“If we could read the secret history of our enemies, we should find in each man’s life sorrow and suffering enough to disarm all hostility.” – Henry Wadsworth Longfellow
The image above shows a goddess figure, seated on a lion. Her meditation is serene within the swirling blues and purples of the dream sea. A dusty purple flower blooms to her left, and a fish rises from the deeps to leap in the waves.
Materials: Printed rice paper, tissue paper, acrylic paint, acrylic gel medium – gloss, soft.
A mixed media piece I just finished today in my art journal, honoring the movement of the sun into the tropical sign of Pisces. Pisces is mutable, watery, and traditionally ruled by the planet Jupiter. Modern rulership has been attributed to the planet Neptune.
Under the snows, the earth slumbers and dreams of the greening to come.
Survey the expanse of land before you. See what can be seen. March to the horizon, dedicating each step to unfolding the distance within your sinews, enfolding the distance to that horizon within your muscle memory. Move as a mobile, fleshy mountain upon the earth, and claim the uneven ground as your own. You have a right to be here, as deep and ponderous as any stone. You are an organic confluence of the loves of your ancestors. As they dreamt you once, so you will dream the ones who come after you, leaving a legacy of your own path and how you walked it.
Those children who come after you will most remember the times you laughed and the sweet foods you shared. Be quick, therefore, to open up your own remembering, to let it ripen into the stories that will be told about your own cross to bear in the sinuous walk of humans. Walk lightly, carry water and music, these are most sought after in the barter of belonging. After awhile, it will make more sense to walk and give everything away as you do. This gesture will carry you like a great buffalo across the land.
Smell the rain that comes to you, coaxes green shoots from prairies, and gives rest in the late afternoon, when all is said and done. The drumbeat of water on leaf lulls you from the frayed edges of worry, back into the stillness, back into the timeless, to view your face as it was before you were born. Supple and lean and waiting for the stretching out of the sunlight again on the land.
Thinking about broadening dimensions of what can be considered liturgy, the sanctification of Life, Time, and Space. This is the symbol-making side of expressive life, put into a space/time and made bigger, more intense, more significant. Paying attention to the Icon we want to mark, to pull us into the space and heart of the moment chosen, signifying the underlying profound mystery of what we see. Icon is probably the best image to stand for this process of going within some life/time/space to draw attention to what is going on there. My teacher Wendy had said we are made for story, and liturgy seems to be this kind of story that tells us of our body, speech, and mind interacting with the Body, Speech, and Mind of the space we find ourselves in.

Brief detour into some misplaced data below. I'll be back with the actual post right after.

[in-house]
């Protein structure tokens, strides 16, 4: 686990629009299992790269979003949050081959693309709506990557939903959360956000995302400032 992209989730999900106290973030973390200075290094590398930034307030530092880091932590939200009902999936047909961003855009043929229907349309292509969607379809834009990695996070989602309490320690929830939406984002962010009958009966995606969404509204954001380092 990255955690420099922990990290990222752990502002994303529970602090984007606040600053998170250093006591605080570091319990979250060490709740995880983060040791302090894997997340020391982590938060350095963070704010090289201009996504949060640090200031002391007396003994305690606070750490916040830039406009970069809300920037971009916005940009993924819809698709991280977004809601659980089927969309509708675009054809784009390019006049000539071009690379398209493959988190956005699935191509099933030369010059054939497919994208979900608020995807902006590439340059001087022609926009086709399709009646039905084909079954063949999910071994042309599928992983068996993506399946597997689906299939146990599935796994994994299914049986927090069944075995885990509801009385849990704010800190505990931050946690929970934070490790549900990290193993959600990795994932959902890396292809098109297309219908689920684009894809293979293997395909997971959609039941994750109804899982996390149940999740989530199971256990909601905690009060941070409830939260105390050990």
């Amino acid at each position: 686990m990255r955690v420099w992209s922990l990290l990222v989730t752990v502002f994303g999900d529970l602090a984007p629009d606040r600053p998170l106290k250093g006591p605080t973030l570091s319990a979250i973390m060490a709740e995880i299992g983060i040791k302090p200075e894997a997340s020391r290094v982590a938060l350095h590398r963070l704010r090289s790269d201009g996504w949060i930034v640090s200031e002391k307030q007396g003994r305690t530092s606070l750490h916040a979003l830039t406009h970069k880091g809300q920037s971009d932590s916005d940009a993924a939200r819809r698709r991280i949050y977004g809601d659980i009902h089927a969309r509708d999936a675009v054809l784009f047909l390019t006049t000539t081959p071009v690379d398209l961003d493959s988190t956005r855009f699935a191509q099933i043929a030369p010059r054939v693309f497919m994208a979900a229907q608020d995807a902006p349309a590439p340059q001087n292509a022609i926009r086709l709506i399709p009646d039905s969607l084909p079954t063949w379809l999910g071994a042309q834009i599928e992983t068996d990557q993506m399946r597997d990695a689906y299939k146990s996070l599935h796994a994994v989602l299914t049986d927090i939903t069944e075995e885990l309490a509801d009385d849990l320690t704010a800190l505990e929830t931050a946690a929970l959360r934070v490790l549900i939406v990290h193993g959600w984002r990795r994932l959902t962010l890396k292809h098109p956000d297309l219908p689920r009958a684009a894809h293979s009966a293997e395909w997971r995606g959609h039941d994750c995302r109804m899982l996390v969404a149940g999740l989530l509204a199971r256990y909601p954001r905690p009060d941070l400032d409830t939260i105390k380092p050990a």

Outside/Inside are invoked and recognized. Like forming an alembic that will capture and condense new stories which distill out of us after interacting with Attention to the Moment we’ve chosen to liturgize. This is done consciously, as with a religious ceremony, or unconsciously, as with preparing to go to one’s job.
The quality of attention is the path to what some religious traditions term “paradise.” Focused mind can sanctify any space, for the Sage who is paying attention.
This list of poetic forms compiled by Robert Lee Brewer of Writer’s Digest includes links to each of his articles for each of the forms. Each article includes the requirements of the form, as well as examples, other related links, and definitions when needed. I also like Brewer’s suggestion that “It might even make a good year-long challenge to write one form each week of the year.” Check out his complete list below.
I was in a writer’s group some years ago, an extraordinary group because except for me it was composed entirely of women–and they were elderly, seventy, eighty, ninety years old. At first I thought, “What am I doing with this bunch of old ladies?” But I quickly changed my tune.
They were tremendously talented and clever, sharp, and knowledgeable, and taken all together had hundreds of years of professional or amateur experience. It was a great, exciting group, the most pleasant and worthwhile I’ve known. The atmosphere every time was warm, radiant, cordial, and safe–a most productive creative environment. I often think of them fondly. At a session I read aloud a short story I’d written. When I was reading I heard one woman–an award-winning journalist–say to her friend with a tone of discovery, “This really happened. You can tell.”
Well it had really happened. I hadn’t changed a single…